Brazil goalkeeper Barbosa is beaten on his near post by Uruguay striker Ghiggia as the hosts are beaten 2-1 and Uruguay take the Jules Rimet trophy home. PHOTO:DAILY STAR ARCHIVE
The first truly peacetime World Cup in twenty years had its parallels with the previous one. Held in South America, only thirteen teams taking part, a league system and a strong host team. There was no provision for an actual final -- but one materialised all the same, and perhaps the most eviscerating of all.
The qualifying competition turned into something of a travesty with teams qualifying then withdrawing. India withdrew because FIFA would not let them play in bare feet. Uruguay were back in the fold but having a mixed year and Argentina pulled out yet again. France too turned down an invitation, as did Turkey while Germans were still banned by FIFA. So only 13 teams participated in the final tournament.
England, who arrived as one of the favourites, were stunned 1-0 by the United States and never recovered, losing again to Spain and exiting the tournament in miserable fashion.
Another first round surprise was the failure of holders Italy to progress, although they had been crippled by the loss of 18 players from the great Torino team killed when their plane, travelling from Lisbon, ploughed into the Superga church near Turin.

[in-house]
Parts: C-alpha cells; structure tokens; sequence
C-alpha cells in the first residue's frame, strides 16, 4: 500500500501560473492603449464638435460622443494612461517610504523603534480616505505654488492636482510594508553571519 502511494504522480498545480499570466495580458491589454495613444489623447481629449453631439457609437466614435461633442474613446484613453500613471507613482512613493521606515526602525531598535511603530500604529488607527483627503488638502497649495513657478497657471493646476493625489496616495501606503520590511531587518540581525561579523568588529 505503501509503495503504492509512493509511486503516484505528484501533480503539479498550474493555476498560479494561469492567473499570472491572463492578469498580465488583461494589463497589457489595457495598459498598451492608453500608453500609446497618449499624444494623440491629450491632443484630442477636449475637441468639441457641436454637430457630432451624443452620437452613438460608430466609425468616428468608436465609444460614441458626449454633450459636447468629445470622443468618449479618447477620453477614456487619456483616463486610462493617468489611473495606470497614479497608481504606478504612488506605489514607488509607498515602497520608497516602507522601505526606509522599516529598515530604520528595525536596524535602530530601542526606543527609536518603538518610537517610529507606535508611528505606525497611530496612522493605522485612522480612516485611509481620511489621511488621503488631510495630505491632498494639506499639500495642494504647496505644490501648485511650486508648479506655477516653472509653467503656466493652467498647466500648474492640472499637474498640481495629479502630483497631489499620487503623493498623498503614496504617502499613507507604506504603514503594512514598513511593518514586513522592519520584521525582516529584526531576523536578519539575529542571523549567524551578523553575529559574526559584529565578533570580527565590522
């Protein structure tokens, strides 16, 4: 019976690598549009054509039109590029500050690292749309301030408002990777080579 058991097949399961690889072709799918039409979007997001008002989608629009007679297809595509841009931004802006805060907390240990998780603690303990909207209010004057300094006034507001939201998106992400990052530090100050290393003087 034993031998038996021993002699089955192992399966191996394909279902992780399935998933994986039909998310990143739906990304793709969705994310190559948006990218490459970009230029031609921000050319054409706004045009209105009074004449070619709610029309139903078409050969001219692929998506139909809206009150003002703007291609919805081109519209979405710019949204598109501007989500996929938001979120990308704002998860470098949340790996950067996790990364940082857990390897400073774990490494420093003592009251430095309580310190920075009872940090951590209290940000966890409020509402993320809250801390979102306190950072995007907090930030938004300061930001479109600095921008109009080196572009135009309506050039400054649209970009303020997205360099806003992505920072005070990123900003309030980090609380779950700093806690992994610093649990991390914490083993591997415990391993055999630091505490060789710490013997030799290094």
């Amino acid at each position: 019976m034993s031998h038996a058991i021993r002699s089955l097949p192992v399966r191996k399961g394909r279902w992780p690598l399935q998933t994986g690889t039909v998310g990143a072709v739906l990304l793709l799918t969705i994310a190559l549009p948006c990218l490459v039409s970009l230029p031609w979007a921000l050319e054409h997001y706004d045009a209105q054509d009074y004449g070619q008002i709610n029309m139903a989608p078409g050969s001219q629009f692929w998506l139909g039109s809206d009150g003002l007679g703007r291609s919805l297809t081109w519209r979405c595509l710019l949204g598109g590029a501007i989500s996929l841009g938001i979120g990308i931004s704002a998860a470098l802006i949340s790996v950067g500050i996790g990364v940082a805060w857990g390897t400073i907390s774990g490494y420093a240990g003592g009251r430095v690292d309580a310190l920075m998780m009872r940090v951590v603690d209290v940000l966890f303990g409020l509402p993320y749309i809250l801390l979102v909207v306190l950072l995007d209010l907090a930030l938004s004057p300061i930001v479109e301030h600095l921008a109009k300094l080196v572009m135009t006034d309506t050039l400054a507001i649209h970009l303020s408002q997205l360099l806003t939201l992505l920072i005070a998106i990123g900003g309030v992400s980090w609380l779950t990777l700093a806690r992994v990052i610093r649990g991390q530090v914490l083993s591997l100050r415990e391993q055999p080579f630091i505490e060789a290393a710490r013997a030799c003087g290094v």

The hosts satisfied their eager supporters and finished top of a challenging group that featured Yugoslavia, Mexico and Switzerland, while Spain, Sweden and Uruguay (whose only first round opponent was Bolivia) also advanced to the final group phase.
Brazil hit 13 goals in their next two matches, many of them scored by Ademir and Chico. The winner of the title would be decided in the final match between Brazil and Uruguay.
Brazil, in front of the biggest crowd ever at the iconic Maracana Stadium to watch a football match, were overwhelming favourites needing only a draw to clinch the title but there were signs and omens. The 1930 champions were made of stern stuff however and held firm in the face of relentless early Brazil pressure.
The first goal did not arrive until after half time. With the Uruguayan defence drawn to the left, Ademir's reverse pass sent Friaca clear on the right and he scored with a bobbling cross shot that Maspoli might have stopped. It was pandemonium as the whole stadium erupted.
Stunned into action, Juan Alberto Schiaffino of Uruguay then silenced the crowd with a blistering shot that gave Barbosa no chance and levelled the scores with 24 minutes left. The moment was described by Brazil coach Flavio Costa as-- "Silence in the Marcana" as the whole stadium was shocked into quiet.
The visitors could now sense victory and surged forward in search of the winner, which arrived in the 81st minute. Ghiggia worked a one-two with Perez down the right side and when he finished his run with a powerful shot to beat Brazil goalkeeper Barbosa, who was out-of-position and expecting cross instead. The whole of Brazil went into mourning.
Uruguay though, went into wild celebrations and were world champions twenty years after their initial triumph.
FACTS & FIGURES
Leading Scorer: Marques Ademir (BRA)--7